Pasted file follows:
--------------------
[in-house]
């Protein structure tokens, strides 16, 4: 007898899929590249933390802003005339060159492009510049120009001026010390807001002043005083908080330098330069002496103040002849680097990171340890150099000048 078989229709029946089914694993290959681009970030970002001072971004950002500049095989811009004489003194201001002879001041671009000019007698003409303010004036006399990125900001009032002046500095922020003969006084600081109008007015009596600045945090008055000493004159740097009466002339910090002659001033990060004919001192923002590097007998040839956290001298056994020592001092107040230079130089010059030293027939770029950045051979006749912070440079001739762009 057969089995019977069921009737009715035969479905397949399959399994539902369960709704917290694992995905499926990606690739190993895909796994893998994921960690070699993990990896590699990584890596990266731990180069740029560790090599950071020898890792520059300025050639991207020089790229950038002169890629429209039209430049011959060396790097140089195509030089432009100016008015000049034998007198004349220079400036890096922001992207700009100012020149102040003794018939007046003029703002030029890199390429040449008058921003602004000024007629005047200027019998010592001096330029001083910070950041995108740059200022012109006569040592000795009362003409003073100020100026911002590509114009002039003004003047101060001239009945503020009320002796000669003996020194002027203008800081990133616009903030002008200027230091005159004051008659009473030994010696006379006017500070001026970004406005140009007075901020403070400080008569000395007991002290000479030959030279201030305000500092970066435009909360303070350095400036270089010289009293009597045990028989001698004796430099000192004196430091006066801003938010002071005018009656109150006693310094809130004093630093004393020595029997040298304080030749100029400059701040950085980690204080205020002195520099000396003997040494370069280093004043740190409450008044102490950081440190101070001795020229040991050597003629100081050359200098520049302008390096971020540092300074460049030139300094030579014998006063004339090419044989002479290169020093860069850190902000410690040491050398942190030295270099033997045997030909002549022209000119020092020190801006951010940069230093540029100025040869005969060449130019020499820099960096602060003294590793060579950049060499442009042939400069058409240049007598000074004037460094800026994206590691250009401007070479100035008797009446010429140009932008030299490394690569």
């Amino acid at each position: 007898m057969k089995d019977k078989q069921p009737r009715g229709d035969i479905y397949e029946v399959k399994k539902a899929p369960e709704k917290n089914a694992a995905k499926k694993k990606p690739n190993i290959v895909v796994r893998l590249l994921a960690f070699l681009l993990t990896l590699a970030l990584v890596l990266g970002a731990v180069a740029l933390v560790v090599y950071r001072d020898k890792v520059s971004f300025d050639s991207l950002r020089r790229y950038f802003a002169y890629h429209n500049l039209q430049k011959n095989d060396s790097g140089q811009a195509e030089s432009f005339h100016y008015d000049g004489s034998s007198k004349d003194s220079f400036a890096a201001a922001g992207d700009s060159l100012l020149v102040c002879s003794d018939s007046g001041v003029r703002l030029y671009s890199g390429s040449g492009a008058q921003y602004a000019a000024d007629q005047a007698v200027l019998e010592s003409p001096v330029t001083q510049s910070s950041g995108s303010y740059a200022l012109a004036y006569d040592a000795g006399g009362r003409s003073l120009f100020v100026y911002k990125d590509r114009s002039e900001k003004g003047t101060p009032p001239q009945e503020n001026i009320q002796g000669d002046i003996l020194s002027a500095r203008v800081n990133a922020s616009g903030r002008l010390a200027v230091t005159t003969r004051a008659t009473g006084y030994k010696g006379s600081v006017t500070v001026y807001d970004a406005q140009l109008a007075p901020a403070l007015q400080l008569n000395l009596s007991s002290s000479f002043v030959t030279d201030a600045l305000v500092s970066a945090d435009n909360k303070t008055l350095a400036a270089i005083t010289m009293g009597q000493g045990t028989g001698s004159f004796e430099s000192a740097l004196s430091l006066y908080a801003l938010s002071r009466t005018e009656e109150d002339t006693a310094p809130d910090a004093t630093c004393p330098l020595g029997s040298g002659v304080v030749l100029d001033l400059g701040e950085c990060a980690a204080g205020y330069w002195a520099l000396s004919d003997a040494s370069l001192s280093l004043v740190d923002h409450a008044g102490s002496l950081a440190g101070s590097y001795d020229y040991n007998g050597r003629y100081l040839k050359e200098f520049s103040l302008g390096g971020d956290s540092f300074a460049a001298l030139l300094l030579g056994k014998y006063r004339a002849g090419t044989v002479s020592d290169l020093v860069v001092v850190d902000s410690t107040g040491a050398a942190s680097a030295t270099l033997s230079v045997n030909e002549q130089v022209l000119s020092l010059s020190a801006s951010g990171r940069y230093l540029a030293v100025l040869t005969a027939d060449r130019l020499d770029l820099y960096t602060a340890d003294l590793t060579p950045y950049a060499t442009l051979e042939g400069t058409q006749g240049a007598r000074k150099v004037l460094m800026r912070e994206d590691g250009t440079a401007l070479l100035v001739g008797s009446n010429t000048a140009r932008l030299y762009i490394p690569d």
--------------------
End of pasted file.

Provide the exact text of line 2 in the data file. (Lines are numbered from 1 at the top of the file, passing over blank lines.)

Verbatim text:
């Protein structure tokens, strides 16, 4: 007898899929590249933390802003005339060159492009510049120009001026010390807001002043005083908080330098330069002496103040002849680097990171340890150099000048 078989229709029946089914694993290959681009970030970002001072971004950002500049095989811009004489003194201001002879001041671009000019007698003409303010004036006399990125900001009032002046500095922020003969006084600081109008007015009596600045945090008055000493004159740097009466002339910090002659001033990060004919001192923002590097007998040839956290001298056994020592001092107040230079130089010059030293027939770029950045051979006749912070440079001739762009 057969089995019977069921009737009715035969479905397949399959399994539902369960709704917290694992995905499926990606690739190993895909796994893998994921960690070699993990990896590699990584890596990266731990180069740029560790090599950071020898890792520059300025050639991207020089790229950038002169890629429209039209430049011959060396790097140089195509030089432009100016008015000049034998007198004349220079400036890096922001992207700009100012020149102040003794018939007046003029703002030029890199390429040449008058921003602004000024007629005047200027019998010592001096330029001083910070950041995108740059200022012109006569040592000795009362003409003073100020100026911002590509114009002039003004003047101060001239009945503020009320002796000669003996020194002027203008800081990133616009903030002008200027230091005159004051008659009473030994010696006379006017500070001026970004406005140009007075901020403070400080008569000395007991002290000479030959030279201030305000500092970066435009909360303070350095400036270089010289009293009597045990028989001698004796430099000192004196430091006066801003938010002071005018009656109150006693310094809130004093630093004393020595029997040298304080030749100029400059701040950085980690204080205020002195520099000396003997040494370069280093004043740190409450008044102490950081440190101070001795020229040991050597003629100081050359200098520049302008390096971020540092300074460049030139300094030579014998006063004339090419044989002479290169020093860069850190902000410690040491050398942190030295270099033997045997030909002549022209000119020092020190801006951010940069230093540029100025040869005969060449130019020499820099960096602060003294590793060579950049060499442009042939400069058409240049007598000074004037460094800026994206590691250009401007070479100035008797009446010429140009932008030299490394690569």